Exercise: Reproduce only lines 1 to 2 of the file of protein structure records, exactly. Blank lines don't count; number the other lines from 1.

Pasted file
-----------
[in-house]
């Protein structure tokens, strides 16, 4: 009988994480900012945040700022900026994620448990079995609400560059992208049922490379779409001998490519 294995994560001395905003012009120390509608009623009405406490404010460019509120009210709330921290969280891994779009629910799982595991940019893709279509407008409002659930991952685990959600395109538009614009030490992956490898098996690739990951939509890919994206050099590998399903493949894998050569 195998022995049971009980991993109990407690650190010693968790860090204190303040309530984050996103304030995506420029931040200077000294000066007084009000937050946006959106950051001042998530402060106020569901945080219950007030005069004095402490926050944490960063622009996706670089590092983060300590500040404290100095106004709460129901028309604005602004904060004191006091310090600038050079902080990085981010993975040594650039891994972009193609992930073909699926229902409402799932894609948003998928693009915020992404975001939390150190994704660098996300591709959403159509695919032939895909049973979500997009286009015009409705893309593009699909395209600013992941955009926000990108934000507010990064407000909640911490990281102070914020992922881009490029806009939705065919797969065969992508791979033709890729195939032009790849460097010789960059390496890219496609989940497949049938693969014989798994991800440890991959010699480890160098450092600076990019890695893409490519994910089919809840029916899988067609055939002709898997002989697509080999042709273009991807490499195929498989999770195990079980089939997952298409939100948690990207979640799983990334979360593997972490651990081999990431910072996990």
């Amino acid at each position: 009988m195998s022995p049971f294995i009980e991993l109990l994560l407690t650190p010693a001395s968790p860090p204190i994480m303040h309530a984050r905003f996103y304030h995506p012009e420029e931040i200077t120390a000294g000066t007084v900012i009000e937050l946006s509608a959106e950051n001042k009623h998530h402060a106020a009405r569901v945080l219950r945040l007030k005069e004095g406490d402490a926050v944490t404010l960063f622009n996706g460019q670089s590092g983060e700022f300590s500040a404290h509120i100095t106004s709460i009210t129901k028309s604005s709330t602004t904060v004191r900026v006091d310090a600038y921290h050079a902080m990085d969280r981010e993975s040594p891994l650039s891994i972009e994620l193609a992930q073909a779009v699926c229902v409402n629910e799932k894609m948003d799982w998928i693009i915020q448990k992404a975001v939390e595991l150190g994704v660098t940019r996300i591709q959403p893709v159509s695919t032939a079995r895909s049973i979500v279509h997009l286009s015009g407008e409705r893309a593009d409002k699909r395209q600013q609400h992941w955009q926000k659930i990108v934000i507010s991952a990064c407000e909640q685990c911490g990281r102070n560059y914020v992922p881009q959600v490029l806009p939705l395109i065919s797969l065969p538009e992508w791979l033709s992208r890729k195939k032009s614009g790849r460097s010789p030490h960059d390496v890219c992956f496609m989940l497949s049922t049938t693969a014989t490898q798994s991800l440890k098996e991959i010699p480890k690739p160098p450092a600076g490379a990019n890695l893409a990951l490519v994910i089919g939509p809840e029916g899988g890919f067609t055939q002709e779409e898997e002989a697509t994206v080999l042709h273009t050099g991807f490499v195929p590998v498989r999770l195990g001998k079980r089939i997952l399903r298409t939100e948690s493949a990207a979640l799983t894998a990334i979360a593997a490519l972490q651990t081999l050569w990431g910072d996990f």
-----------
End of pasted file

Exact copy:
[in-house]
């Protein structure tokens, strides 16, 4: 009988994480900012945040700022900026994620448990079995609400560059992208049922490379779409001998490519 294995994560001395905003012009120390509608009623009405406490404010460019509120009210709330921290969280891994779009629910799982595991940019893709279509407008409002659930991952685990959600395109538009614009030490992956490898098996690739990951939509890919994206050099590998399903493949894998050569 195998022995049971009980991993109990407690650190010693968790860090204190303040309530984050996103304030995506420029931040200077000294000066007084009000937050946006959106950051001042998530402060106020569901945080219950007030005069004095402490926050944490960063622009996706670089590092983060300590500040404290100095106004709460129901028309604005602004904060004191006091310090600038050079902080990085981010993975040594650039891994972009193609992930073909699926229902409402799932894609948003998928693009915020992404975001939390150190994704660098996300591709959403159509695919032939895909049973979500997009286009015009409705893309593009699909395209600013992941955009926000990108934000507010990064407000909640911490990281102070914020992922881009490029806009939705065919797969065969992508791979033709890729195939032009790849460097010789960059390496890219496609989940497949049938693969014989798994991800440890991959010699480890160098450092600076990019890695893409490519994910089919809840029916899988067609055939002709898997002989697509080999042709273009991807490499195929498989999770195990079980089939997952298409939100948690990207979640799983990334979360593997972490651990081999990431910072996990």